Also, the use of "exports" is not going to cause the same difficulties
as reserved keywords in the language. It is not a keyword, so you can
reassign it, declare variables by the same in inner scope, and any of
the other freedoms we as JavaScripters enjoy. A script may blissfully
use the term without knowledge that it's already in scope. Thankfully
"export" and "import" are reserved keywords, since we would like to
repurpose them in the future for "exports" and "require" sugar and
would not have such an opportunity otherwise.

While I am strongly in favor of providing a migration phase for modern
scripts, we as application programmers tend to do anything that works
and suits our fancy without regard or awareness of the tradeoffs, such
that if "this" is permitted to be used to refer to exports, it
certainly will be abused. For those that care, Chiron still permits
the use of "this" as a synonym for "exports" so that global scripts
can migrate for the time being, and I feel that addressing this issue
only in a client-side loader is sufficient and there need not be a
resolution by this group either requiring or disallowing the use of
"this" as a synonym of "exports".

Kris Kowal

Wes Garland

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Apr 12, 2009, 12:36:48 AM4/12/09
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Kris;

Ihab and I also recommended that "this" be a synonym for "exports" to
support a migration phase where modern day scripts could also be used
as modules.  

This, however, precludes having modules with private functions and variables, AFAICS.

Consider the case of modules that look like this; if the outermost "this" is the module's scope, "myPrivateState" and "secretStuff" suddenly become module exports:

var myPrivateState = 3;
function secretStuff()
{
  ;
}

exports.exposedAPI = function() { secretStuff(myPrivateState) };

Wes

--
Wesley W. Garland
Director, Product Development
PageMail, Inc.
+1 613 542 2787 x 102

Ryan Dahl

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Apr 12, 2009, 4:14:29 AM4/12/09
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> This, however, precludes having modules with private functions and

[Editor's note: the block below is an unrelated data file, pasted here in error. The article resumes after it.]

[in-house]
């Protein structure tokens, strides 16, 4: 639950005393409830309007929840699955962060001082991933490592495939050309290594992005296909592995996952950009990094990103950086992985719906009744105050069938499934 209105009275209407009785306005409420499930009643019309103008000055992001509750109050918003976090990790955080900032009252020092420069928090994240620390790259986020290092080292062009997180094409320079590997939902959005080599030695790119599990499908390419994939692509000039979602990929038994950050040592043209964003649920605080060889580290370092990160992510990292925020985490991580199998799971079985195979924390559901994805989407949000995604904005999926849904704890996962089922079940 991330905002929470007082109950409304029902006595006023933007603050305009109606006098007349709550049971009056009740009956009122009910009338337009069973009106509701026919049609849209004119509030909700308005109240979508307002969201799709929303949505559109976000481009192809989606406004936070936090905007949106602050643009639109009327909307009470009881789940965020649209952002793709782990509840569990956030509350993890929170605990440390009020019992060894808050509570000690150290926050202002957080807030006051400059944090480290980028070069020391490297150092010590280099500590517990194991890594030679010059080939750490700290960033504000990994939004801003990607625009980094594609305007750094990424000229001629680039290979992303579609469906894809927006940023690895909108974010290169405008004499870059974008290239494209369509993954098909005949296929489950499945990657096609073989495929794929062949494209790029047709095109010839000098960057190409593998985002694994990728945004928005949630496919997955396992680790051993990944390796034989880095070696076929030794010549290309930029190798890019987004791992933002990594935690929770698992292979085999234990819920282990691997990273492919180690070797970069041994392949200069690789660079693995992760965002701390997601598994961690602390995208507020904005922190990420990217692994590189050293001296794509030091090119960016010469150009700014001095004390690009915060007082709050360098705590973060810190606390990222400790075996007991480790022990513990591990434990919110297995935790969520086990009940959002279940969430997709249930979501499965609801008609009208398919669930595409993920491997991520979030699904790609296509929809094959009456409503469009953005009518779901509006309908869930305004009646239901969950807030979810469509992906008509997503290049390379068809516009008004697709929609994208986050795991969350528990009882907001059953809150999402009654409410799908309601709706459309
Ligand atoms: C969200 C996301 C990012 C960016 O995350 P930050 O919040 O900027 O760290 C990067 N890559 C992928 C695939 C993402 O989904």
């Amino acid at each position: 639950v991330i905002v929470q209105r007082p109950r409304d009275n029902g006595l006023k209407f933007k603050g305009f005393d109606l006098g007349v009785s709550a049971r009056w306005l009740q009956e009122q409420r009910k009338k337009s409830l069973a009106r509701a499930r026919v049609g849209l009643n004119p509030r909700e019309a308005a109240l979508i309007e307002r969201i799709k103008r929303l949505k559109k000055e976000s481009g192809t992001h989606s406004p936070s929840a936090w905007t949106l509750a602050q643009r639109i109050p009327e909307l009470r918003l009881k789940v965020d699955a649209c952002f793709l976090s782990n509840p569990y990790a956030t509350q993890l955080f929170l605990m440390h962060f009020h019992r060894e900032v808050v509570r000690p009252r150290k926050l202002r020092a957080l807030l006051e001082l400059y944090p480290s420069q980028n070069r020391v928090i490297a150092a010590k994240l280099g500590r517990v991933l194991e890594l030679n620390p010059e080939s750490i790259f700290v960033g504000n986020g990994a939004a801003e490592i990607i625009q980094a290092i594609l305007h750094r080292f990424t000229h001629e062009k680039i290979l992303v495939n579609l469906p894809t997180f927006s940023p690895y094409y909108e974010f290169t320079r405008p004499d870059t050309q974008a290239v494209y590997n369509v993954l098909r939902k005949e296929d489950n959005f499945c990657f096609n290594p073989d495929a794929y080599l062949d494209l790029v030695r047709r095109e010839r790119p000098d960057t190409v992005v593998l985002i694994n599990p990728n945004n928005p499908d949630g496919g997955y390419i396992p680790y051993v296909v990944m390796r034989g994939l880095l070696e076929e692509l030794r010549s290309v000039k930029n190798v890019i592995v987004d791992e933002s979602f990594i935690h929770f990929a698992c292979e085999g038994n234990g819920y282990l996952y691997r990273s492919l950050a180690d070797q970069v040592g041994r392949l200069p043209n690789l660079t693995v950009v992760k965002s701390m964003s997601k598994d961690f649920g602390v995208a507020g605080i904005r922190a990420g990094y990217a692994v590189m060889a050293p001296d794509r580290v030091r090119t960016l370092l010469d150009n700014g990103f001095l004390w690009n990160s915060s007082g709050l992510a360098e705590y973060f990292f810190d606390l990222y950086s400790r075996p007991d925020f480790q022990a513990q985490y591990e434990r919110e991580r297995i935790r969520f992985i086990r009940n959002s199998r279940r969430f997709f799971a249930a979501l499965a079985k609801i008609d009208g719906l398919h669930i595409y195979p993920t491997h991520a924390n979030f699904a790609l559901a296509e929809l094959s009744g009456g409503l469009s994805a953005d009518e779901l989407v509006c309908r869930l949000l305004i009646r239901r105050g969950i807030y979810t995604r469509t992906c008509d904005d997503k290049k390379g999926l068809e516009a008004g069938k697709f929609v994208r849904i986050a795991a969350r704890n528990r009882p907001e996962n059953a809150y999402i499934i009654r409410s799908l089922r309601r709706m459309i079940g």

> variables, AFAICS.

If you just take the module file and wrap it in a constructor then it would

function require () {
return new function () { (module code) }
}

Ryan Dahl

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Apr 12, 2009, 5:39:37 AM4/12/09
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One point that hasn't been brought up is the ease of moving submodule
out of a file. Consider this module.js:

exports.foo = function () {
return "foo";
}

exports.submodule = new function () {
function private () {
return "private";
}

this.hello = function () {
return "hello " + private();
};
};

Later the programmer decides that submodule should be in its own file.
The programmer creates a directory module/ and a file
module/submodule.js. Now he is faced with the task of renaming
"this.hello" to "exports.hello". Obviously this is not a huge problem
but it demonstrates that "this" is natural to export objects out of
the scope.

Wes Garland

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Apr 12, 2009, 8:27:59 AM4/12/09
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1. Modules can't rewrite the require function; that breaks basic security.
2. Without rewriting require, sharing private variables among exported functions  starts to get a little ridiculous IMHO
3. "this" is certainly not the most natural way to export things, except when there is no other choice.  (Using a screwdriver to bang nails works; doesn't mean you shouldn't use a hammer when one is available)
4. You seem to be making the assumption that modules usually supply a single class, rather than a group of related things. I don't believe that is a reasonable assumption.
5. Have you taken a look at the discussions last month w.r.t. mutually-dependent module loading?
6. "Ease of porting" is a complete red herring.   "for (el in this) exports[el] = this[el];"
7. I am really getting sick and tired of talking about modules.  They were beaten to death in Jan, Feb and March. If we keep bike shedding like this, we're going to be sitting here next year doing the same damned thing.  Once again I am forced to wonder if people on this list are actually interested in CREATING a viable ssjs ecosystem, or opining about the prettiest one.  I would argue that having a working environment to try things in is way more important than talking about what might be, and changing hats every other week.

Ryan Dahl

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Apr 12, 2009, 10:43:26 AM4/12/09
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> 1. Modules can't rewrite the require function; that breaks basic security.

I didn't explain myself well. I wasn't suggesting modules rewrite the
require function, rather I was suggesting that the data in a module
file be thought of the body of a constructor function. When viewed
this way, "this" is the natural a scope exporter.

> 4. You seem to be making the assumption that modules usually supply a single
> class, rather than a group of related things. I don't believe that is a
> reasonable assumption.

No..? Or maybe I miss understand you. For example:

var module = new function () {
function PrivateClass () { /* ... */ }
this.PublicClass1 = function () { /* ... */ };
this.PublicClass2 = function () { /* ... */ };
};

Ryan Dahl

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Apr 12, 2009, 10:46:13 AM4/12/09
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> No..? Or maybe I miss understand you. For example:

misunderstand *facepalm*